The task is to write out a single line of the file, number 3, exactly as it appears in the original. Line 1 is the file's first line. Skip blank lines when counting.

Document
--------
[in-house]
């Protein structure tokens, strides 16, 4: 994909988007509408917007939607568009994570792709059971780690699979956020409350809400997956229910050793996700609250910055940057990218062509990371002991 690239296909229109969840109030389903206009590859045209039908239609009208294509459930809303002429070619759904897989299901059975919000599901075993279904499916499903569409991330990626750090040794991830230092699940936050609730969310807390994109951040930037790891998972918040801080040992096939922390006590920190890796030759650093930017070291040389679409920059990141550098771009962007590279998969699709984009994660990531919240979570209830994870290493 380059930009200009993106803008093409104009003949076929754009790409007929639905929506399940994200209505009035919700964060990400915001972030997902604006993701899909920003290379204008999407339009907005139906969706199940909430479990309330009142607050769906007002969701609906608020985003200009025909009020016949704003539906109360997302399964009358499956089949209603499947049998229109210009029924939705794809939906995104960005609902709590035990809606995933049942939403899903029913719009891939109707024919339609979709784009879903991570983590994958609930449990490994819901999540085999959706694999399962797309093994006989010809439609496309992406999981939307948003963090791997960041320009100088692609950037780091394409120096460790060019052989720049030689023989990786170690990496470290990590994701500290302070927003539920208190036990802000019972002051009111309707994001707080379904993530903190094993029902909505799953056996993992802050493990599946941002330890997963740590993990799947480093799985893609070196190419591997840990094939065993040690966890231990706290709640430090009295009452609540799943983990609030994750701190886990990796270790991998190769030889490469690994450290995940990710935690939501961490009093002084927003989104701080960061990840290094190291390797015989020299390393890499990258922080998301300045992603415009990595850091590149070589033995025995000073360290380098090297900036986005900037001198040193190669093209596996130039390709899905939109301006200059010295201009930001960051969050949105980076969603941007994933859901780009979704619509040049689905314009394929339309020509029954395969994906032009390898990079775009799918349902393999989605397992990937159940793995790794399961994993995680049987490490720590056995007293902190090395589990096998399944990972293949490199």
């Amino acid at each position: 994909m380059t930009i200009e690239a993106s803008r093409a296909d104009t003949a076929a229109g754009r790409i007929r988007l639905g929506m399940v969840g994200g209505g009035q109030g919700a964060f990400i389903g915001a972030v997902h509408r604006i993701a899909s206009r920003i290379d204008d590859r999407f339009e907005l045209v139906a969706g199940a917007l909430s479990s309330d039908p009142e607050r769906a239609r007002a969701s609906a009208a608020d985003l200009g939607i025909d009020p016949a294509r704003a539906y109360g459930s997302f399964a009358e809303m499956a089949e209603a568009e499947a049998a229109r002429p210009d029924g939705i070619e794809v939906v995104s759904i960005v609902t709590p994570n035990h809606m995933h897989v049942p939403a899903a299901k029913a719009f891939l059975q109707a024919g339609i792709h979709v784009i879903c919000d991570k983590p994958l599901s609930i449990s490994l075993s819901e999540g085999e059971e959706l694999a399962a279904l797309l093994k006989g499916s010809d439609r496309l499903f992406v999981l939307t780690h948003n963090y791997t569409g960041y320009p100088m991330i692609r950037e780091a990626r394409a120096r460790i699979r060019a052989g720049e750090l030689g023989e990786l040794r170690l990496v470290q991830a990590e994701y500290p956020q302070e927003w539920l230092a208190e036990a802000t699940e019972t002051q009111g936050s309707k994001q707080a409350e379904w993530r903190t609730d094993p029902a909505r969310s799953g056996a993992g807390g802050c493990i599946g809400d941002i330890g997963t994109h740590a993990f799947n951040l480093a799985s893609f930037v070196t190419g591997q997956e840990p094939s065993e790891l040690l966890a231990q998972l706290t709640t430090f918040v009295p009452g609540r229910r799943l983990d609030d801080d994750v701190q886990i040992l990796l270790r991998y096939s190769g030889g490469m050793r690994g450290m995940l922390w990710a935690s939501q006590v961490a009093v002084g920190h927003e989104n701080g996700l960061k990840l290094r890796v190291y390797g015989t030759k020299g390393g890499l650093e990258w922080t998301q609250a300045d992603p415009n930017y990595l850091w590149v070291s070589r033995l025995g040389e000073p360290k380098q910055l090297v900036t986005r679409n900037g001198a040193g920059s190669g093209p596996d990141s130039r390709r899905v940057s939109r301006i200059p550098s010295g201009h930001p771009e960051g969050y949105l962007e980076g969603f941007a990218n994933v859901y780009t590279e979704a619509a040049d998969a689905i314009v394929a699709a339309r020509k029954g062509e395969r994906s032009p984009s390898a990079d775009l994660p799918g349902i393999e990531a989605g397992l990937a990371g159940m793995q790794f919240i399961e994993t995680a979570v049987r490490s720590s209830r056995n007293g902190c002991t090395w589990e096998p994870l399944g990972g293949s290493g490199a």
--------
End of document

């Amino acid at each position: 994909m380059t930009i200009e690239a993106s803008r093409a296909d104009t003949a076929a229109g754009r790409i007929r988007l639905g929506m399940v969840g994200g209505g009035q109030g919700a964060f990400i389903g915001a972030v997902h509408r604006i993701a899909s206009r920003i290379d204008d590859r999407f339009e907005l045209v139906a969706g199940a917007l909430s479990s309330d039908p009142e607050r769906a239609r007002a969701s609906a009208a608020d985003l200009g939607i025909d009020p016949a294509r704003a539906y109360g459930s997302f399964a009358e809303m499956a089949e209603a568009e499947a049998a229109r002429p210009d029924g939705i070619e794809v939906v995104s759904i960005v609902t709590p994570n035990h809606m995933h897989v049942p939403a899903a299901k029913a719009f891939l059975q109707a024919g339609i792709h979709v784009i879903c919000d991570k983590p994958l599901s609930i449990s490994l075993s819901e999540g085999e059971e959706l694999a399962a279904l797309l093994k006989g499916s010809d439609r496309l499903f992406v999981l939307t780690h948003n963090y791997t569409g960041y320009p100088m991330i692609r950037e780091a990626r394409a120096r460790i699979r060019a052989g720049e750090l030689g023989e990786l040794r170690l990496v470290q991830a990590e994701y500290p956020q302070e927003w539920l230092a208190e036990a802000t699940e019972t002051q009111g936050s309707k994001q707080a409350e379904w993530r903190t609730d094993p029902a909505r969310s799953g056996a993992g807390g802050c493990i599946g809400d941002i330890g997963t994109h740590a993990f799947n951040l480093a799985s893609f930037v070196t190419g591997q997956e840990p094939s065993e790891l040690l966890a231990q998972l706290t709640t430090f918040v009295p009452g609540r229910r799943l983990d609030d801080d994750v701190q886990i040992l990796l270790r991998y096939s190769g030889g490469m050793r690994g450290m995940l922390w990710a935690s939501q006590v961490a009093v002084g920190h927003e989104n701080g996700l960061k990840l290094r890796v190291y390797g015989t030759k020299g390393g890499l650093e990258w922080t998301q609250a300045d992603p415009n930017y990595l850091w590149v070291s070589r033995l025995g040389e000073p360290k380098q910055l090297v900036t986005r679409n900037g001198a040193g920059s190669g093209p596996d990141s130039r390709r899905v940057s939109r301006i200059p550098s010295g201009h930001p771009e960051g969050y949105l962007e980076g969603f941007a990218n994933v859901y780009t590279e979704a619509a040049d998969a689905i314009v394929a699709a339309r020509k029954g062509e395969r994906s032009p984009s390898a990079d775009l994660p799918g349902i393999e990531a989605g397992l990937a990371g159940m793995q790794f919240i399961e994993t995680a979570v049987r490490s720590s209830r056995n007293g902190c002991t090395w589990e096998p994870l399944g990972g293949s290493g490199a």